Artificial intelligence has reached a threshold. And physics can help it break new ground

For years, physicists have made great strides and breakthroughs in the field using their minds as their primary tool. But what if artificial intelligence could help with these discoveries?

Last month, researchers at Duke University showed that incorporating known physics into machine learning algorithms could result in new discoveries in material properties. according to a press release by the institution. They conducted a unique project where they constructed a machine learning algorithm to derive the properties of a class of engineering materials known as metamaterials and determine how they interact with electromagnetic fields.

Predicting Metamaterial Properties

The results turned out to be extraordinary. The new algorithm predicted the properties of the metamaterial more accurately than previous methods, while also yielding new insights.

“By incorporating known physics directly into machine learning, the algorithm can find solutions with less training data and in less time,” said Willie Padilla, a professor of electrical and computer engineering at Duke. “While this study was primarily a demonstration showing that the approach could recreate known solutions, it also revealed some insights into the inner workings of nonmetallic metamaterials that no one knew before.”

In their new work, the researchers focused on making discoveries that were accurate and logical.

“Neural networks try to find patterns in the data, but sometimes the patterns they find don’t conform to the laws of physics, making the model they create unreliable,” said Jordan Malof, assistant research professor of electrical and computer engineering at Duke. “By forcing the neural network to obey the laws of physics, we prevented it from finding relationships that might fit the data but aren’t actually true.”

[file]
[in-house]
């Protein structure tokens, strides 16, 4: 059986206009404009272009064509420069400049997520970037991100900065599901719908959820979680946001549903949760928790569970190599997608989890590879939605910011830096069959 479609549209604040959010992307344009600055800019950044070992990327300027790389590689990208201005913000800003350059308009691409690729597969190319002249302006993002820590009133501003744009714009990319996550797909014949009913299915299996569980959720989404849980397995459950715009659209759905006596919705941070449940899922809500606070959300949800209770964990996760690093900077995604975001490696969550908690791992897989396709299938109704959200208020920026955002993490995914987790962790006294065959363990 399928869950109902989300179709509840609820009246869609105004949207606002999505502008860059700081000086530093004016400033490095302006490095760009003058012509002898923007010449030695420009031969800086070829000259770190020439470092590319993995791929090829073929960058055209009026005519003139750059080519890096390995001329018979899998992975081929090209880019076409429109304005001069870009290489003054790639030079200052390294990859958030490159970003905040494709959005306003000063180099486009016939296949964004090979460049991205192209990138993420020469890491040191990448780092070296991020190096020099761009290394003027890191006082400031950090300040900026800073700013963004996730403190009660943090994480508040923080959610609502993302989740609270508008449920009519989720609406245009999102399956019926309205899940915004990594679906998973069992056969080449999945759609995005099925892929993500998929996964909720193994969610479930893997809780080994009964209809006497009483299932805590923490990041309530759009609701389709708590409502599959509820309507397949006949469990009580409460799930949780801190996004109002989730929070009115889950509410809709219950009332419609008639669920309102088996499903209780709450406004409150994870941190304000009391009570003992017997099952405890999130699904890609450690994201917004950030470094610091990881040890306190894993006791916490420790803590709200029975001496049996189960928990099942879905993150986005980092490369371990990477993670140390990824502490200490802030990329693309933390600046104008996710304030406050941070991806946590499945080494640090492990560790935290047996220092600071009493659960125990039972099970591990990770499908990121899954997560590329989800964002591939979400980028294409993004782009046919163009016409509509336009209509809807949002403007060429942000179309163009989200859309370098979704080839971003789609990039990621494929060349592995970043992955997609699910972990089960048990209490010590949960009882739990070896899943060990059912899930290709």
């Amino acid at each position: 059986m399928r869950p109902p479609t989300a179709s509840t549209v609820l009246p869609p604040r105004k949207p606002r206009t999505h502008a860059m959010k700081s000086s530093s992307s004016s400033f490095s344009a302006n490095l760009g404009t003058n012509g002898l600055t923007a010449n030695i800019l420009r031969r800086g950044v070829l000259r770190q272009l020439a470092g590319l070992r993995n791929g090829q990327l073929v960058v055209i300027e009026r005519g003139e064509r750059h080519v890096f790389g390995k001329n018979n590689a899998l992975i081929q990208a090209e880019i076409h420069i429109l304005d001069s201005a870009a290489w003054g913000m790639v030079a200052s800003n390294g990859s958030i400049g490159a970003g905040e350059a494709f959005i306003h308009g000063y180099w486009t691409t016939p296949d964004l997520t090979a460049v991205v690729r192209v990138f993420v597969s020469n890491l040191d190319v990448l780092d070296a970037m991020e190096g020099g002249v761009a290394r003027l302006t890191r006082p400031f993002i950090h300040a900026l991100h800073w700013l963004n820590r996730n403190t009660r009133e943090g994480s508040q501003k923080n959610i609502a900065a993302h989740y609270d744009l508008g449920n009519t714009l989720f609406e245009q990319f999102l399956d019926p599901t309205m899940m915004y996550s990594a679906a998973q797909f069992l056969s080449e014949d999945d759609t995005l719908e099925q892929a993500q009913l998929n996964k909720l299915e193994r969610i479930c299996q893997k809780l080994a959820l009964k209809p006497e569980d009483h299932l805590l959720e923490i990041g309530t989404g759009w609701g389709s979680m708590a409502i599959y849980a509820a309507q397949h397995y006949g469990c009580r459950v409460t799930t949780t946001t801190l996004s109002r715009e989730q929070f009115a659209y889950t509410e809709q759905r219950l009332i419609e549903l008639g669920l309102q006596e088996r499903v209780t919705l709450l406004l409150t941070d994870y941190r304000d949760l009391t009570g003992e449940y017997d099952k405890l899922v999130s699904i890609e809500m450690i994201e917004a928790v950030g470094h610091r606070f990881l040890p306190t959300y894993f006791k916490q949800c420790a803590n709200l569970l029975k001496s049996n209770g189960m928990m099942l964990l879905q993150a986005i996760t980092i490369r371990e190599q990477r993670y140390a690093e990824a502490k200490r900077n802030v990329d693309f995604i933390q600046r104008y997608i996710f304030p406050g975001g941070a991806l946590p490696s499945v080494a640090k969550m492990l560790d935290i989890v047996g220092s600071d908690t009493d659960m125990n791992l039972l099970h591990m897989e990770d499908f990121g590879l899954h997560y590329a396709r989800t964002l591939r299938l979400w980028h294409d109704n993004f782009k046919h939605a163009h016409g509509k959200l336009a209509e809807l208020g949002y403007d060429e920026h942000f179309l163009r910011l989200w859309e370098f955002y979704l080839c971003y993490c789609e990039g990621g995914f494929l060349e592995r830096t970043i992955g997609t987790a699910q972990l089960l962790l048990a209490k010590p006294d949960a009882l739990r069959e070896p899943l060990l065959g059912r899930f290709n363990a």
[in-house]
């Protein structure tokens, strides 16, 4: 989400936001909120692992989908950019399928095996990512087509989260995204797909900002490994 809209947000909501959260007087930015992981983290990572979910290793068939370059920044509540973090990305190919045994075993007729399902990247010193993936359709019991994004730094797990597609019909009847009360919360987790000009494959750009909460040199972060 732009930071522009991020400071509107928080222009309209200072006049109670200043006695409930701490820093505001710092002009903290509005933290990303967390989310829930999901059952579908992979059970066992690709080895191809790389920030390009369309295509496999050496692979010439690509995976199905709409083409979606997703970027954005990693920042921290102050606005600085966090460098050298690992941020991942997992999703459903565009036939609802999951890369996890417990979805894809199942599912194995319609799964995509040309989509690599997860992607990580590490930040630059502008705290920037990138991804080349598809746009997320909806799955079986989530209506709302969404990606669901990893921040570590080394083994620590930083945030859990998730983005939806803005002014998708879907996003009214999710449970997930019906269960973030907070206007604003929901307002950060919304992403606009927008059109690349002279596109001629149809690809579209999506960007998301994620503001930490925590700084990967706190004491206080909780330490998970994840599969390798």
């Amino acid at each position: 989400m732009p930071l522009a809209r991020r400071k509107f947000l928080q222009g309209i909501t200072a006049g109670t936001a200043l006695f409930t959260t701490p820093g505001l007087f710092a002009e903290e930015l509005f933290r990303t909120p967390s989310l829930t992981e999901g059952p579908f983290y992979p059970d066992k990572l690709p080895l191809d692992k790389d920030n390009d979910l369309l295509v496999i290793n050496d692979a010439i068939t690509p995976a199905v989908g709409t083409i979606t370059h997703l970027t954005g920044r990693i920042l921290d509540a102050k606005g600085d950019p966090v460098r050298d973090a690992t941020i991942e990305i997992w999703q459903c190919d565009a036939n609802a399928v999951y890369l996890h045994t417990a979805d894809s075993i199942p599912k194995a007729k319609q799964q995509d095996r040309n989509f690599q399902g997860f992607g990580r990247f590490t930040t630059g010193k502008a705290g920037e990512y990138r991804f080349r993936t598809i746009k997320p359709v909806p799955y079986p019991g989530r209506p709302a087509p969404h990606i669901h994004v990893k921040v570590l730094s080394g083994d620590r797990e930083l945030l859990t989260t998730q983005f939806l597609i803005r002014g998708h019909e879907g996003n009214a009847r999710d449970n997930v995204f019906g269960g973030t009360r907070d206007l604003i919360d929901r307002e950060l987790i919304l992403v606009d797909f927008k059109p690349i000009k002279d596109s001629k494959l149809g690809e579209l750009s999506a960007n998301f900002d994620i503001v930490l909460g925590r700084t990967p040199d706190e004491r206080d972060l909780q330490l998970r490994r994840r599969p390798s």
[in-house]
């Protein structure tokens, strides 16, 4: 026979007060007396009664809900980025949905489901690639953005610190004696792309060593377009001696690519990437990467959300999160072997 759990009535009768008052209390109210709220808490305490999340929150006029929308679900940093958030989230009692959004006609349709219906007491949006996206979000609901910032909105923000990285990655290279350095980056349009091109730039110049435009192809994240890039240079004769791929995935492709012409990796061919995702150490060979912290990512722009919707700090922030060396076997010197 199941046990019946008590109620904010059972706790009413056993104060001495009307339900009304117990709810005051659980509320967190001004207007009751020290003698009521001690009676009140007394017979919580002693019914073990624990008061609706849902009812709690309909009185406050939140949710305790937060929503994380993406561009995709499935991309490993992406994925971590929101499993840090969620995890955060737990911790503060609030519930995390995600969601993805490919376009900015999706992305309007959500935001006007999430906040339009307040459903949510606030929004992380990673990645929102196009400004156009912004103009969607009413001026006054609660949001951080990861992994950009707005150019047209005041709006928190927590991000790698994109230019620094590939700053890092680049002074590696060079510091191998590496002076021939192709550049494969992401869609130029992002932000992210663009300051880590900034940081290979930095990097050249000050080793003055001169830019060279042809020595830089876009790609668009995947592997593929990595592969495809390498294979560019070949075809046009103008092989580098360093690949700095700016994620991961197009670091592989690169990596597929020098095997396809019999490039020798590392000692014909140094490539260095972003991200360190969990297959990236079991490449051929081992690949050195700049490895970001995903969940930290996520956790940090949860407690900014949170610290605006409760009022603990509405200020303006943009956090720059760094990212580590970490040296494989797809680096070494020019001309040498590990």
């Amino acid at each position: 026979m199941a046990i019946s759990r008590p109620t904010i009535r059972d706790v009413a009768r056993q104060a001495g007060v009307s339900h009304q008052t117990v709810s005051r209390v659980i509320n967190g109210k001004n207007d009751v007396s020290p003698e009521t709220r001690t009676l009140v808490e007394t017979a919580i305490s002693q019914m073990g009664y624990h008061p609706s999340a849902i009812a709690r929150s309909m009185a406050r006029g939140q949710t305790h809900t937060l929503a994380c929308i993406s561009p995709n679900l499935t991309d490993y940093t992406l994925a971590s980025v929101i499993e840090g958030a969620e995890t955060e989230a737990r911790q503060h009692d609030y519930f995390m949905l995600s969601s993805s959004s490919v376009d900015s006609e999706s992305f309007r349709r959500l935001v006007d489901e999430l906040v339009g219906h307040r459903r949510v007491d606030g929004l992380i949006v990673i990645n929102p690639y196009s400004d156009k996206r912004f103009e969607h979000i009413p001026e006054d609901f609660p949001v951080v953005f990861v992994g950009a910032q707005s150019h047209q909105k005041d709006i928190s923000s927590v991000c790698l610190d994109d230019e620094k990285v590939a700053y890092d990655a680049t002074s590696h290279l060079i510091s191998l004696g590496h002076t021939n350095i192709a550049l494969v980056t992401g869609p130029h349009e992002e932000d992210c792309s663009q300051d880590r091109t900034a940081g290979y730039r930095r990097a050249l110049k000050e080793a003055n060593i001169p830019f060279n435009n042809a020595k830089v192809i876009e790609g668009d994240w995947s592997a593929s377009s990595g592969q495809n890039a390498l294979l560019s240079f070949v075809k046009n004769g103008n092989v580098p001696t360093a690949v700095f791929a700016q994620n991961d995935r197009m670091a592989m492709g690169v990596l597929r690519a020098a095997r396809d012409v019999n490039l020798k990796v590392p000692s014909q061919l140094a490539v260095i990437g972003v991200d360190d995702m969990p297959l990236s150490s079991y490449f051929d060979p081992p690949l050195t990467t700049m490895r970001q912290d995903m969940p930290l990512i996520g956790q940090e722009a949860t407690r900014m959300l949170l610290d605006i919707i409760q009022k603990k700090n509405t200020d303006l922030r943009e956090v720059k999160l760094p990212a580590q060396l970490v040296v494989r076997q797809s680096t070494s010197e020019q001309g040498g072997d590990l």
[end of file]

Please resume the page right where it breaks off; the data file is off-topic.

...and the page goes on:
They did that by imposing a physics on the neural network called a Lorentz model. This is a set of equations that describe how the intrinsic properties of a material resonate with an electromagnetic field. However, this was not easy to achieve.

“If you make a neural network more interpretable, which in a way is what we’ve done here, it can be more challenging to refine it,” said Omar Khatib, a postdoctoral researcher who works in Padilla’s lab. “We definitely struggled to optimize the training to learn the patterns.”

A significantly more efficient model

The researchers were pleasantly surprised to find that this model worked more efficient than previous neural networks the group had created for the same tasks by drastically reducing the number of parameters needed for the model to determine the properties of the metamaterial. The new model could even make discoveries on its own.

Now the researchers are getting ready to use their approach in uncharted territory.

“Now that we’ve shown this is possible, we want to apply this approach to systems whose physics is unknown,” Padilla said.

“Many people use neural networks to predict material propertiesbut getting enough training data from simulations is a huge pain,” added Malof. “This work also shows a path to building models that don’t require as much data, which is helpful across the board.”

The study has been published in the news Advanced optical materials.

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